What is an Interest Only Home Loan?
Interest only home loans and their restrictions are in the news a fair bit of late. I believe knowledge is power so here is my 5 minute guide on What is an interest only home loan; what they are, why the interest rate is higher and what to do if you have one?
What is an interest only home loan?
An interest only home loan is where you make repayments each month on your loan to the bank. Your repayment is ONLY the amount of interest you have accrued on that loan in that month. You are not paying anything off the capital.
Example: You purchase a house and take a loan for $500,000. The interest on this loan might be $1500 per month. Your repayment amount is $1500. In 5 years’ time you still owe $500,000 on that loan because you have only been paying the interest. (Note: you are not paying off future interest in advance. You are paying off daily accrued interest for the previous month)
Why would you have an interest only home loan?
The main reason you would take out an interest only home loan would be on an investment property. The reason: you would be looking for the value of the property to go up and the interest you are paying is a tax deduction. You would also be hoping for rent to cover most of the loan.
Example: The house you purchased in the above example is worth $500,000 when you buy it and you sell it in 10 years and it is valued at $800,000. You pay off your interest only loan of $500,000 leaving $300,000 equity. (there may be additional fees and taxes to be paid from this).
Why are the interest only home loan rates higher than Principle and Interest rates?
A government body called APRA (Australian Prudential Regulatory Authority) issues lending guidelines restricting the lending on certain types of loans. The flow on effect of this is that the banks need to comply with APRA’s guidelines which further has the flow on effect of ensuring the movement in the market is aligned with the country’s (government’s) fiscal policy and our banks and lenders do not ‘go under’. Currently APRA has deemed that there are too many interest only home loans on the books, placing the banks at risk.
So how does this (above) work?
Let’s look at how this works. Banks raise rates of interest only home loans in reaction to APRA policy. They do not raise principal and interest (P+I) rates (that is when you pay off the interest AND the capital so your loan balance reduces and eventually you pay your loan off). This means that the consumer (ie: you) is dissuaded from taking an interest only loan and encouraged to look at alternatives (such as P+I). In the big scenario and at a very generalised high level summary what this means is that the banks (because of government regulations) will get you to reduce your debt and the banks will be in compliance with APRA policy.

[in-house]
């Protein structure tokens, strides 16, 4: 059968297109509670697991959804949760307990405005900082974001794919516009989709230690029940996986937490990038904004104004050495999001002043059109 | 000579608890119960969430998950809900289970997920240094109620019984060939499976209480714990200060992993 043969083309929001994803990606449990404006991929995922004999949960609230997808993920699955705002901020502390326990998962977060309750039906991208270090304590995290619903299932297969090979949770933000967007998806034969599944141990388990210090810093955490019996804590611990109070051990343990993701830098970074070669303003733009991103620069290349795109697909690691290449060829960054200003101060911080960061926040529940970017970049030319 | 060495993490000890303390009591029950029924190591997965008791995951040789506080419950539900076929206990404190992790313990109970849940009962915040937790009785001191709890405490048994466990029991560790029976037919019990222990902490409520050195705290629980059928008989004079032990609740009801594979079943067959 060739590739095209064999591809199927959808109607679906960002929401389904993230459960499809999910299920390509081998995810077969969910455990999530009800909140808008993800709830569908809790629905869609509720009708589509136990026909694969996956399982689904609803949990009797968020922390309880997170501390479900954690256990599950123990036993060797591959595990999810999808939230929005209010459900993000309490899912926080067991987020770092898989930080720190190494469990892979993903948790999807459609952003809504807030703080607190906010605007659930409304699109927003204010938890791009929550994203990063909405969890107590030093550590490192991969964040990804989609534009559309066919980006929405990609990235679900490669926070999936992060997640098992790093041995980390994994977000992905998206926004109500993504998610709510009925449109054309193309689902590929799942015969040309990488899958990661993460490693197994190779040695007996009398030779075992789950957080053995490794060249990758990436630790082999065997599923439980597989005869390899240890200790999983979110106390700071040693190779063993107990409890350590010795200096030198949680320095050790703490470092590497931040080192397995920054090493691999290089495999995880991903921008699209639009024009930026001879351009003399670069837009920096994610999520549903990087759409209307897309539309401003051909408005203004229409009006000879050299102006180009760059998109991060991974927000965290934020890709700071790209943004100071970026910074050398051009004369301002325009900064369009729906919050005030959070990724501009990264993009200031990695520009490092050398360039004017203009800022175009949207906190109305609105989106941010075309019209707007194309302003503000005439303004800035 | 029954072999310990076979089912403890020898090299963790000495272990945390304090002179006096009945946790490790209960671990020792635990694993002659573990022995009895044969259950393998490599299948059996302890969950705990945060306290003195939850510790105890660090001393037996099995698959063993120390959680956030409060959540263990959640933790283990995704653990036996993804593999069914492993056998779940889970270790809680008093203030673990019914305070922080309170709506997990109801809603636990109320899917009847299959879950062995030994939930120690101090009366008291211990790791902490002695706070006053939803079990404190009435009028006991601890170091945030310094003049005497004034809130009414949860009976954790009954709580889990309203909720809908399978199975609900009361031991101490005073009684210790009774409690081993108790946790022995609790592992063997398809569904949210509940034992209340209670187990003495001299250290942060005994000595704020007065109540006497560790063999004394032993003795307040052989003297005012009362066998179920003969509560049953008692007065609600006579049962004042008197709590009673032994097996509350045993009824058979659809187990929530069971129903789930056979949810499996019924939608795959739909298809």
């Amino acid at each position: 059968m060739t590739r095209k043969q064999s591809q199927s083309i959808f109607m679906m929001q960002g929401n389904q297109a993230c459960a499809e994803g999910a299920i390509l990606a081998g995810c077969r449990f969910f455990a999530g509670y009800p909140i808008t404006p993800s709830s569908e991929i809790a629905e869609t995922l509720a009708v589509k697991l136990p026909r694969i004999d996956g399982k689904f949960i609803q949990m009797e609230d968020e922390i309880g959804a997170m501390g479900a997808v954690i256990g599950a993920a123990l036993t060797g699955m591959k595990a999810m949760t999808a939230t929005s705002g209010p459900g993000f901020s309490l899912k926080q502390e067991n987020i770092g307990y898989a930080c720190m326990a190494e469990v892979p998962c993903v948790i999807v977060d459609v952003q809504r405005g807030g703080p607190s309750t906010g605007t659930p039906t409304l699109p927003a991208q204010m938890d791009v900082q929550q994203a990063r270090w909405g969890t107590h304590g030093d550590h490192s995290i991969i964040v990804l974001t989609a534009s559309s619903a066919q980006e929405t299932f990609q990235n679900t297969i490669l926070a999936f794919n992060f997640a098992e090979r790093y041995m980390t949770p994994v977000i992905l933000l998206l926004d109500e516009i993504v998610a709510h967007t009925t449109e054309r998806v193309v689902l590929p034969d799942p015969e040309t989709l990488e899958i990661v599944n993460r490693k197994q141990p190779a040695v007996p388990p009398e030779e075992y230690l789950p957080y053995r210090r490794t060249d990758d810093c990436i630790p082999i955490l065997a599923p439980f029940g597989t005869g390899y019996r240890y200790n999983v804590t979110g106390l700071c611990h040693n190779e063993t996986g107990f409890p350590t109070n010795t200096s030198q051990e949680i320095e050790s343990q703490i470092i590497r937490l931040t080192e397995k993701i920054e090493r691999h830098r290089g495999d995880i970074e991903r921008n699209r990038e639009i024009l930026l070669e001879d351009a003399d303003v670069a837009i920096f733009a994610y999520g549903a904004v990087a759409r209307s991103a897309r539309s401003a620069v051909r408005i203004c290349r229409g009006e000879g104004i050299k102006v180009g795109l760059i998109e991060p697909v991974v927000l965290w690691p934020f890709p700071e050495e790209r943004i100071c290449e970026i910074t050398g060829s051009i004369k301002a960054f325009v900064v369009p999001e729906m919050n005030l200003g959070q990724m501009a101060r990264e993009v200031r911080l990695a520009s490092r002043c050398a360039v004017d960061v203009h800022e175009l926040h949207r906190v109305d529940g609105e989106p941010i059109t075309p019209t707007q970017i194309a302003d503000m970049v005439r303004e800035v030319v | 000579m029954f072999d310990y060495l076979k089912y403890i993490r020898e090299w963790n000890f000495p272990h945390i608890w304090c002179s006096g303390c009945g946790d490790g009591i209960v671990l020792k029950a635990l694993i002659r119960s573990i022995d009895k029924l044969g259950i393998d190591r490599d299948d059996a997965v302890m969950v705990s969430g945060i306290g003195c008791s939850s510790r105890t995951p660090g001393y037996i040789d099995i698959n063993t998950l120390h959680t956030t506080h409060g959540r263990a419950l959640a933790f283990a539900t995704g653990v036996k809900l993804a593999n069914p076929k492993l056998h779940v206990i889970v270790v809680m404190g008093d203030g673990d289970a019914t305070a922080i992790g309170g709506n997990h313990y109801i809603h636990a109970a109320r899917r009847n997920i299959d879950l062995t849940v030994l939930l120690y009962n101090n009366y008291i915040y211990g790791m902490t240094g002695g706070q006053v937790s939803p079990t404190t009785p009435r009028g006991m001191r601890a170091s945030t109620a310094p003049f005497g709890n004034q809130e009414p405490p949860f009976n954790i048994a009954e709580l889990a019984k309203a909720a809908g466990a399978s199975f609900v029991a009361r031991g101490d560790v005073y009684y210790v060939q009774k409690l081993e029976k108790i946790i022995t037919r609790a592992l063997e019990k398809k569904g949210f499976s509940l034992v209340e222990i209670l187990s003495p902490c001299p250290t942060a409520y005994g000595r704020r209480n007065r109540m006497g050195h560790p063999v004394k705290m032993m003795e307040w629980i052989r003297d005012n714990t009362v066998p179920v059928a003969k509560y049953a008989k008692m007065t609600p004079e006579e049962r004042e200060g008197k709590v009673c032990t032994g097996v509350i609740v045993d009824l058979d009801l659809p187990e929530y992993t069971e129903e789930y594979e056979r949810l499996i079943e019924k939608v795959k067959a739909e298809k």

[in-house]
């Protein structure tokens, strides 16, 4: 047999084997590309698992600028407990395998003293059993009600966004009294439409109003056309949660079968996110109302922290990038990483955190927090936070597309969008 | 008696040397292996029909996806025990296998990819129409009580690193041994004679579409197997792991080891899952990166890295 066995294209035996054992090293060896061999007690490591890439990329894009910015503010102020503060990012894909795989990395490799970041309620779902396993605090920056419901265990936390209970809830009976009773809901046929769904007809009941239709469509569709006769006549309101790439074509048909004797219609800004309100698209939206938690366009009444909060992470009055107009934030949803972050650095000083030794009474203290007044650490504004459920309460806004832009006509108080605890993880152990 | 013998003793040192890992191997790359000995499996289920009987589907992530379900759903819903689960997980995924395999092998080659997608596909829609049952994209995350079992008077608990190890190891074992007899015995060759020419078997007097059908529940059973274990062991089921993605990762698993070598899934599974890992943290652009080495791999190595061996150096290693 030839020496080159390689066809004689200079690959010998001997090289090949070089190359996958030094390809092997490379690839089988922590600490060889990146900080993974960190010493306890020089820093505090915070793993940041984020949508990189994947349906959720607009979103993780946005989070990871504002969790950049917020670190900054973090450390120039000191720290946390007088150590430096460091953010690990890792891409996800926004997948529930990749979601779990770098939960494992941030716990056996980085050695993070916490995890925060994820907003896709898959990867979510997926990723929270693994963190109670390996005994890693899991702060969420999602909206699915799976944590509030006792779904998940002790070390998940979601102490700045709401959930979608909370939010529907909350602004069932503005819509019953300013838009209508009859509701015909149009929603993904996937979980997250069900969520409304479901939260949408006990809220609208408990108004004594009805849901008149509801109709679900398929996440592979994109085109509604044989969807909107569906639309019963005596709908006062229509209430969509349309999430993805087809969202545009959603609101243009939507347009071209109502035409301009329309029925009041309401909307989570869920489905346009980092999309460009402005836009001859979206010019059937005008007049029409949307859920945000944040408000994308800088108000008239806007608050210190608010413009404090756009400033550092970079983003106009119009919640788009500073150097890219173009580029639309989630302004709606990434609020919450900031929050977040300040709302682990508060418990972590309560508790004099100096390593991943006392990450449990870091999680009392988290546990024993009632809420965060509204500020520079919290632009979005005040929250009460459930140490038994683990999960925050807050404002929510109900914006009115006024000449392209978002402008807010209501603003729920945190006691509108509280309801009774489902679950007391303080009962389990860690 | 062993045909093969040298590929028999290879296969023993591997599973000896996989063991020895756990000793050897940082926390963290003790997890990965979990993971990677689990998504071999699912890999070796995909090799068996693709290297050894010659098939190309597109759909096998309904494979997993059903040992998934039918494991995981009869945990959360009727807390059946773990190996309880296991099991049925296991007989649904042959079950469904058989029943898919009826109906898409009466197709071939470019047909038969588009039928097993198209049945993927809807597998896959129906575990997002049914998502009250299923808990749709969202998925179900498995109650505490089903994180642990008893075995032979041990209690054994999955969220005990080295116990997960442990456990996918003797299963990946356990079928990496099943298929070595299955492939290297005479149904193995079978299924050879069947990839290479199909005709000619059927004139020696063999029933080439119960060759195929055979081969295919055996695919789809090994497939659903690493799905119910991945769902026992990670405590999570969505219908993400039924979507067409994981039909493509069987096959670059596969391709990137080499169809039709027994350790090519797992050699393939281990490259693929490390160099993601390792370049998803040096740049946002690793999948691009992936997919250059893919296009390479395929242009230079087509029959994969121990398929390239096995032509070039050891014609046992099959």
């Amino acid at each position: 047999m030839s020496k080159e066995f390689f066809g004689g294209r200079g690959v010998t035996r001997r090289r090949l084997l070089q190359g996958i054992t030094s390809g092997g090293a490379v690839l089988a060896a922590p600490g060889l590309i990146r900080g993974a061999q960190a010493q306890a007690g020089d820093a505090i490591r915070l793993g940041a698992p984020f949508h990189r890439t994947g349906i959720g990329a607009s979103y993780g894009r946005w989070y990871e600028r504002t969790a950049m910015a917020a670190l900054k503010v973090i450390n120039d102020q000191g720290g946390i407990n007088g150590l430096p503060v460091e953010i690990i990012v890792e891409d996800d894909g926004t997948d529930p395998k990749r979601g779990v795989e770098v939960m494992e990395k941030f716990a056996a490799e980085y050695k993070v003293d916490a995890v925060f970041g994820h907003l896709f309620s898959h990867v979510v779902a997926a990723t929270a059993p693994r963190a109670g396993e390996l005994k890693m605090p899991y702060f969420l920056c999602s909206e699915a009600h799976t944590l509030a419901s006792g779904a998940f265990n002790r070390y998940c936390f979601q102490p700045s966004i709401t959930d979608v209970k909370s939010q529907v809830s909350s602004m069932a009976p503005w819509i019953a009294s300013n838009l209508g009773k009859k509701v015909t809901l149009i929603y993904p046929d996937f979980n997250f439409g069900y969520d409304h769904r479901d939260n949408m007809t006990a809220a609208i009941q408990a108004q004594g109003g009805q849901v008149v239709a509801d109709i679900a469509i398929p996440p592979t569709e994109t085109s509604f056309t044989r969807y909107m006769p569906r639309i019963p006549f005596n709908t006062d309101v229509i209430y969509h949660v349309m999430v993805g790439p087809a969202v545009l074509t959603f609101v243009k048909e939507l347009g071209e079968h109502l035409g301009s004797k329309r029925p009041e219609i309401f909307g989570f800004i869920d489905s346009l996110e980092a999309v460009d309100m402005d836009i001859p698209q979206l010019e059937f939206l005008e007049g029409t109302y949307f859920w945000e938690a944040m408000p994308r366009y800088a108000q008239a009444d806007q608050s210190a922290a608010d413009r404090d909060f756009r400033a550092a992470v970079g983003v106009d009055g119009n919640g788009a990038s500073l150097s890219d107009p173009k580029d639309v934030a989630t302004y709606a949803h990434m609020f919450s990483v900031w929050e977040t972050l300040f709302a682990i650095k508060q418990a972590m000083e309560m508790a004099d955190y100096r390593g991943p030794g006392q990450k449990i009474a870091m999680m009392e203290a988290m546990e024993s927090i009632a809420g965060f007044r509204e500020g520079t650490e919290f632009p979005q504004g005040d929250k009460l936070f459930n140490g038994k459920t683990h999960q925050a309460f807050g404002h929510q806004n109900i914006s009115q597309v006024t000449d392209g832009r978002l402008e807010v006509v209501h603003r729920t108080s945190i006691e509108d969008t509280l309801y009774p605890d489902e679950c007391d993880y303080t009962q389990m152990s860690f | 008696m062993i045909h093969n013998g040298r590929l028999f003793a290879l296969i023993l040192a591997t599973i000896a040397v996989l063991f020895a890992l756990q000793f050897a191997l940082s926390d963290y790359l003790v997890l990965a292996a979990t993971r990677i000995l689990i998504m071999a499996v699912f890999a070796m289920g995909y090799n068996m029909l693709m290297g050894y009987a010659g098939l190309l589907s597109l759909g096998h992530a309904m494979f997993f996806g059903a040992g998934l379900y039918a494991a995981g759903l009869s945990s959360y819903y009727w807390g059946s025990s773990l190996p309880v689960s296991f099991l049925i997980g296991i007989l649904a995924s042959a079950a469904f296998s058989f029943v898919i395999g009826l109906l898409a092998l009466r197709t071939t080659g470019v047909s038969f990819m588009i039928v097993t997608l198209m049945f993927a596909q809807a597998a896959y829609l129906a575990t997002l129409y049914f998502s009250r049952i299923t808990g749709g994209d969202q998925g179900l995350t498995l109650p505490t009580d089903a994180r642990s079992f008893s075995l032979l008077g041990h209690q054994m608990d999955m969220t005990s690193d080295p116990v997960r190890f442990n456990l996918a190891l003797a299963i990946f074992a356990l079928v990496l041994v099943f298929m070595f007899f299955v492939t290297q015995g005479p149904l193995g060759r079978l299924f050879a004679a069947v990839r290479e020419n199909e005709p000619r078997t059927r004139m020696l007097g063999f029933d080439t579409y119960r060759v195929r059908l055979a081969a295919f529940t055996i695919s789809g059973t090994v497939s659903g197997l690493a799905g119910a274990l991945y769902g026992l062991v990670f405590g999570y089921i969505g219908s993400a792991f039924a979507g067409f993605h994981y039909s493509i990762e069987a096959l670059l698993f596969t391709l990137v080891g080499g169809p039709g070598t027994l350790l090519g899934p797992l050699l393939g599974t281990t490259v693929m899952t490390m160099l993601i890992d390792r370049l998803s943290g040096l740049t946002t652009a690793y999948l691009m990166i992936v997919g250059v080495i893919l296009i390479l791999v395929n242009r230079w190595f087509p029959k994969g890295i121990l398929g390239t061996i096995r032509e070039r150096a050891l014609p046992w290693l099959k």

An example would be if a house was purchased for $500,000. You pay interest only, but house prices fell and now the house is only worth $450,000. This places the bank at risk. The bank will want you to pay off some of that debt to reduce that risk. By increasing interest only home loan rates, it makes it more inviting for you to go to a principal and interest loan. APRA looks at all the country’s debt as a whole and puts policy in place to keep things afloat.
I have an interest only home loan and I want to know my options – what do I do?
You can talk to your current lender about switching to Principal and Interest. Dennis Smallwood can do this on your behalf. We are debt reduction specialists.
If you have an investment property and an owner-occupied property (your own house) you may even want to look at the structure of these debts overall. A restructure could be beneficial to you.
Reach out to me via phone or email if you would like to discuss this in a more private forum.
The Home Loan Comparison Co. compares home loans from a much wider variety of banks than most people have time to consider, and we find the loan that suits your goals.
We are experienced, knowledgeable and dedicated to building ongoing relationships to keep on providing personal and valuable service that is rarely experienced when dealing with the banks.